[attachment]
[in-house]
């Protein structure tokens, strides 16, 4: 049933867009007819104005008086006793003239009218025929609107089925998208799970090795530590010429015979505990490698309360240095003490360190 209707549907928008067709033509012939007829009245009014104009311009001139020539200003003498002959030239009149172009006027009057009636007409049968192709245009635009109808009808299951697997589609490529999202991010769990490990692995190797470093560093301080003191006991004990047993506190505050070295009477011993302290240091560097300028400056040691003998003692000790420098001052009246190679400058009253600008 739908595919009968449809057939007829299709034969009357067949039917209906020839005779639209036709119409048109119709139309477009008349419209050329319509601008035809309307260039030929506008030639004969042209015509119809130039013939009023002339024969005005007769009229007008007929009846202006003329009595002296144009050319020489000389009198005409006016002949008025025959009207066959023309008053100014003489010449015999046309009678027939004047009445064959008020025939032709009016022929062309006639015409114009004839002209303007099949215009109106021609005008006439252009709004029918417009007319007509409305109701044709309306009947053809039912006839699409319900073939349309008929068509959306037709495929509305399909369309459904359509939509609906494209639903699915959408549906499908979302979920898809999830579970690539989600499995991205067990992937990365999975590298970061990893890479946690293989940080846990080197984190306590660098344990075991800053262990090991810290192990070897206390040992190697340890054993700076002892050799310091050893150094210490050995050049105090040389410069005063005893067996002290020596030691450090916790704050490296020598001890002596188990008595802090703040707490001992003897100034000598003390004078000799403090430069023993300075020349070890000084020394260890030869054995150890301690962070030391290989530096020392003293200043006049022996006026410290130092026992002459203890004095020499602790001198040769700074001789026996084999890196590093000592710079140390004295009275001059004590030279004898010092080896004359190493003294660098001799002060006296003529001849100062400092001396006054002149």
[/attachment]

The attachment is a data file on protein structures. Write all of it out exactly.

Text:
[in-house]
């Protein structure tokens, strides 16, 4: 049933867009007819104005008086006793003239009218025929609107089925998208799970090795530590010429015979505990490698309360240095003490360190 209707549907928008067709033509012939007829009245009014104009311009001139020539200003003498002959030239009149172009006027009057009636007409049968192709245009635009109808009808299951697997589609490529999202991010769990490990692995190797470093560093301080003191006991004990047993506190505050070295009477011993302290240091560097300028400056040691003998003692000790420098001052009246190679400058009253600008 739908595919009968449809057939007829299709034969009357067949039917209906020839005779639209036709119409048109119709139309477009008349419209050329319509601008035809309307260039030929506008030639004969042209015509119809130039013939009023002339024969005005007769009229007008007929009846202006003329009595002296144009050319020489000389009198005409006016002949008025025959009207066959023309008053100014003489010449015999046309009678027939004047009445064959008020025939032709009016022929062309006639015409114009004839002209303007099949215009109106021609005008006439252009709004029918417009007319007509409305109701044709309306009947053809039912006839699409319900073939349309008929068509959306037709495929509305399909369309459904359509939509609906494209639903699915959408549906499908979302979920898809999830579970690539989600499995991205067990992937990365999975590298970061990893890479946690293989940080846990080197984190306590660098344990075991800053262990090991810290192990070897206390040992190697340890054993700076002892050799310091050893150094210490050995050049105090040389410069005063005893067996002290020596030691450090916790704050490296020598001890002596188990008595802090703040707490001992003897100034000598003390004078000799403090430069023993300075020349070890000084020394260890030869054995150890301690962070030391290989530096020392003293200043006049022996006026410290130092026992002459203890004095020499602790001198040769700074001789026996084999890196590093000592710079140390004295009275001059004590030279004898010092080896004359190493003294660098001799002060006296003529001849100062400092001396006054002149």